A webcam with a fixed focus means the focal point is permanently fixed. This is fine if you’re just sitting in front of a camera, but if you move around a lot, look for a webcam with autofocus. It will automatically focus on you and adjust the picture as you move around. One type of focus isn’t necessarily better than the other, as it just boils down to how you plan to use the device.

Privacy

It’s no secret that hackers have been targeting webcams for years, so it’s important to take the necessary steps to secure yours. Many come with an attachable privacy cover or shield, which you can put over the lens when the device isn’t in use. If your webcam doesn’t come with a privacy cover, you can always purchase one online (like this sliding lens cover or cover it with electrical tape.

Field of View

The field of view is the width of the area captured by the webcam’s lens. It's measured in degrees, so it can be as narrow as 60 degrees or as wide as 90 degrees. If you’re looking to fit two or more people in your picture or video, you’ll want to purchase a webcam that has a field of view of 78 degrees or higher.

Mounting

Webcams are designed to clip or clamp onto the top of your laptop screen or monitor. Some have a flexible base that allows you to stand them up on a flat surface. If you’re looking for a different angle (other than head-on), you may want to consider buying a tripod. A few of the products we tested had built-in tripod sockets for easy access.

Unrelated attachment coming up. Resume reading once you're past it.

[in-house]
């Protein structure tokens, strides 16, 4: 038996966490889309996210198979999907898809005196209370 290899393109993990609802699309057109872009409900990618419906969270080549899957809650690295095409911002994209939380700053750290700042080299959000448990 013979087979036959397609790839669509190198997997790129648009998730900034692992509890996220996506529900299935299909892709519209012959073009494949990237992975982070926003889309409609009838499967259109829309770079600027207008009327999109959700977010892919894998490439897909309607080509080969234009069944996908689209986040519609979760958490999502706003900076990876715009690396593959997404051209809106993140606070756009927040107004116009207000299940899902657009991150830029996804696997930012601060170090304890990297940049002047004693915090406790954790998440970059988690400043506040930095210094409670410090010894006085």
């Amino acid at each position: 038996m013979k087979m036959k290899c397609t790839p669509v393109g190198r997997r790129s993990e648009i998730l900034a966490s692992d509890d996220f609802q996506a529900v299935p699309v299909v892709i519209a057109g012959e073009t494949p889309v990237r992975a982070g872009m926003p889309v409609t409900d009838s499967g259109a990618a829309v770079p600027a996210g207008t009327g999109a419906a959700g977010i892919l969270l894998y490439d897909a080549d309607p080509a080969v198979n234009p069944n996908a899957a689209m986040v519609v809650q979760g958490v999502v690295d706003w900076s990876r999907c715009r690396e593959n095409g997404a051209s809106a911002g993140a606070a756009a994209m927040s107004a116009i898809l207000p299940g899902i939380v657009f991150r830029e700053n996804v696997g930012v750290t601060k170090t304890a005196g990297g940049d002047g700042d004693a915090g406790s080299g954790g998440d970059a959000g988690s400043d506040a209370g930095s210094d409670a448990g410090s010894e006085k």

Lens

Webcam lenses can be made of either plastic or glass. High-end webcams generally have glass lenses while inexpensive ones have plastic. Glass lenses tend to produce sharper video and still images, but that doesn’t mean plastic lenses are inferior. Thanks to color correction and other features, plastic lenses can still produce a decent picture.

Image Sensor Size

The image sensor is the semiconductor chip that sits behind the lens. Its main purpose is to capture light and convert information into an image. Basic webcams use smaller sensors, which means less room to capture and store information. If you're looking for the best picture possible, we'd recommend springing for a larger webcam.

Microphone

Most of these devices have built-in microphones. A high-end webcam may even have omnidirectional microphones, which are designed to pick up sound from all sides. While most webcam microphones will pick up your voice in video calls, I wouldn’t say the audio quality is fantastic. If audio quality is important to you, you’ll get better sound out of an external microphone.


Other Webcams We Tested

Product image of Elgato Facecam
Elgato Facecam

Specifications:

  • Resolution: 1080p at 60 fps
  • Diagonal Fields of View: 82 degrees
  • Lens: Glass
  • Focus Type: Autofocus

For a company that makes products for streamers, content creators—anyone who makes a living in front of their computer—you’d think Elgato would have come out with its own webcam a while ago. But its first webcam is finally here, a cost-effective DSLR camera replacement that will not only pad your wallet but also might make you question whether or not you even need a DSLR camera. Its image quality and feature set are that good.

The FaceCam’s sensor is a Sony Starvis CMOS, a nifty little thing mostly used in security cameras, but its architecture makes it perfect for webcam applications. Instead of collecting light from the front of the sensor like most webcams, it collects it from the back. This allows the photodiode to be flooded with more light since other components of the camera aren’t in the way, and consequently makes it easier to illuminate you in low-light conditions.